By Ian MacAllen on Tuesday, February 17th, 2015 at 5:22 pm
A common scam in Nigeria includes attempting to sell a home that does not in fact belong to the person selling it, E.C. Osondu explains. That scam served as inspiration for the first draft of his latest novel This House is Not For Sale. Osondu read from the book at Powerhouse Arena. In an early draft, someone kept trying to sell the house, but what Osondu really wanted to discover was the people inside the house and their history.
The novel is really a sixteen separate parts with a grandfather sitting as patriarch. From here, the remaining characters emanate, each receiving closer inspection in their own narratives. The house and the patriarch serve to link them all together.
Osondu says that the grandfather is really more an embodiment of many people, both altruistic and cruel at the same time. “We are charitable because we want people to say we are charitable,” he says, to explain the character.
There is no specific moral message hidden in the novel. “I just wanted to tell the stories,” Osondu says, although he adds that he finds it disquieting the disconnection between morality and religion in Nigeria. He especially sees it as growing in amorality even as it grows in religious fervence.
“I’m supersitutious,” Osondu says relating an anecdote about the physicist Niels Bohr. The scientist kept a horseshoe over his door, a sign of luck. Ask whether he believed in superstitions, Bohr replied that he didn’t, but he heard that it worked whether a person believed or not.
“[Superstition] is a way of trying to make sense of society,” Osondu says. One supersitution that he plays on in his novel is the Nigerian myth that women can either be wealthy or they can have children. One of his characters, a young girl who is slower than others, ends up marrying a woman. Osondu explains that in Nigerian society, some older women can essentially be viewed as men in society–and thus be allowed to take a young, fertile bride to produce children.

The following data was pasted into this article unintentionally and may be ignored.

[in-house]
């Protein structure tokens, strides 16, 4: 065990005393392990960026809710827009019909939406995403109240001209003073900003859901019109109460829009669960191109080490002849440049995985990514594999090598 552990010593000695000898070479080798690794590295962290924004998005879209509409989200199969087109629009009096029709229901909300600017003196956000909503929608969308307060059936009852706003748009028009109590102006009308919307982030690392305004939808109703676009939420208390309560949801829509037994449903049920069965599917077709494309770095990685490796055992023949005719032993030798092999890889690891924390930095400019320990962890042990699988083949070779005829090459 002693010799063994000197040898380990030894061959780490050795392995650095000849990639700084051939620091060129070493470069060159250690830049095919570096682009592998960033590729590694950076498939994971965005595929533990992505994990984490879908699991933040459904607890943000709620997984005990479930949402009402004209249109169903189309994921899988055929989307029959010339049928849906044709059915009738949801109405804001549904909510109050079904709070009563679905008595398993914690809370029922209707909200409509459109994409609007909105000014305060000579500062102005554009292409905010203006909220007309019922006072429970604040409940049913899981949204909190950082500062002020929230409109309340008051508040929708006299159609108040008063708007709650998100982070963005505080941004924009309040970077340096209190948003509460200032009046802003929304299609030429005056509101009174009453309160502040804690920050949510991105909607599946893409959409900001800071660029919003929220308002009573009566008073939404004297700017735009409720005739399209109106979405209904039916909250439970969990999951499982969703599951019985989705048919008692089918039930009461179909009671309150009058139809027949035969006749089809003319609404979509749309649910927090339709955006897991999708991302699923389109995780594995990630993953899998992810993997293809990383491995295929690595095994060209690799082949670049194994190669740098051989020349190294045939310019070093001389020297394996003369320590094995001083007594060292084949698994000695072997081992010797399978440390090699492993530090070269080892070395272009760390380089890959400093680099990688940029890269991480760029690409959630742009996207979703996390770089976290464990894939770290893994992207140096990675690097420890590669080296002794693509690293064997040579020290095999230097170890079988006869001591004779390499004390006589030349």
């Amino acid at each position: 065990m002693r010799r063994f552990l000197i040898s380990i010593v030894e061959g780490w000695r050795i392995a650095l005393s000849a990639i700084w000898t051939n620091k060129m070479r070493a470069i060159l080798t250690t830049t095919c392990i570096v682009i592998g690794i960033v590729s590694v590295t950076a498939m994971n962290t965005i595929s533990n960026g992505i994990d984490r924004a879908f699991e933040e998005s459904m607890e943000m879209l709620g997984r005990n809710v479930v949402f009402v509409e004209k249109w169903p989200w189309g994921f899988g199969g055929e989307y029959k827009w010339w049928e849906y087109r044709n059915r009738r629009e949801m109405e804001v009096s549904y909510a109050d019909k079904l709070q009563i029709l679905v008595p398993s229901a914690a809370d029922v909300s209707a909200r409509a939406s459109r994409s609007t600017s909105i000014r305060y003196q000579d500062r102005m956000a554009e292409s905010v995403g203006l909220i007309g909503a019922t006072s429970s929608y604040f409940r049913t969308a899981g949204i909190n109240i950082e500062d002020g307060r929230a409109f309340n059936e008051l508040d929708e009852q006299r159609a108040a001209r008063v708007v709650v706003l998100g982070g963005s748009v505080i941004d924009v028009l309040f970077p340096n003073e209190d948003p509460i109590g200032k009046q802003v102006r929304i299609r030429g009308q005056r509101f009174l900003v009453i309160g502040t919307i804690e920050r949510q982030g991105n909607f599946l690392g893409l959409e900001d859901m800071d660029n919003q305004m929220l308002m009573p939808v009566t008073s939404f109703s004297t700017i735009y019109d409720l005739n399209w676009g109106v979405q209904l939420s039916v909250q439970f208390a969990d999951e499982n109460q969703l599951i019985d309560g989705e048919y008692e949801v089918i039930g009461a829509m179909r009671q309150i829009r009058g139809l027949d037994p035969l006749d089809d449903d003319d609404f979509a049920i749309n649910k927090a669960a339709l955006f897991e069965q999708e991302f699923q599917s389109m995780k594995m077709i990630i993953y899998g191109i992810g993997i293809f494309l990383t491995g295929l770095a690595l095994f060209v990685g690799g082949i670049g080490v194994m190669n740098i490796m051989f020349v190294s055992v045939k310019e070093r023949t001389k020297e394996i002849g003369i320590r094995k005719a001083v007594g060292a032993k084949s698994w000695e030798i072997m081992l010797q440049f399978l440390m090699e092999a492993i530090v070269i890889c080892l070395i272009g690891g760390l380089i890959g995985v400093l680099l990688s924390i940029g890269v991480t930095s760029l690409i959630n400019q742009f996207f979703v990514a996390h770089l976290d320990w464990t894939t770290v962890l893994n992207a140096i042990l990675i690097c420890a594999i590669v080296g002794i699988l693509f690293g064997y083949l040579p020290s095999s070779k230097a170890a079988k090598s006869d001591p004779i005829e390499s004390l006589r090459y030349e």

If it seems surprising that Nigeria is accepting of two women marrying despite a growing interest in religion, it is because, Osondu explains, of a traditional live and let live attitude. The very idea of sodomy was simply invented by the British. “Homophobia is a western phrase,” he says, although he clarifies that by saying, “Of course there is anxiety about difference and otherness.”
For Osondu, he doesn’t see himself necessary as choosing to seek out a particular point of view. “I have to wait for the characters to come to me,” Osondu says, adding “I didn’t think I wanted to talk about homosexuality. I wanted to write about this character.”
Osondu feels he has a place in two great literary communities. He is both part of the Nigerian literary tradition and the American MFA community. But when it comes to This House is Not For Sale, he says: “this particular book I wrote for myself.”
E.C. Osondu and Nana-Ama Kyerematen
Thursday, February 12, 2015
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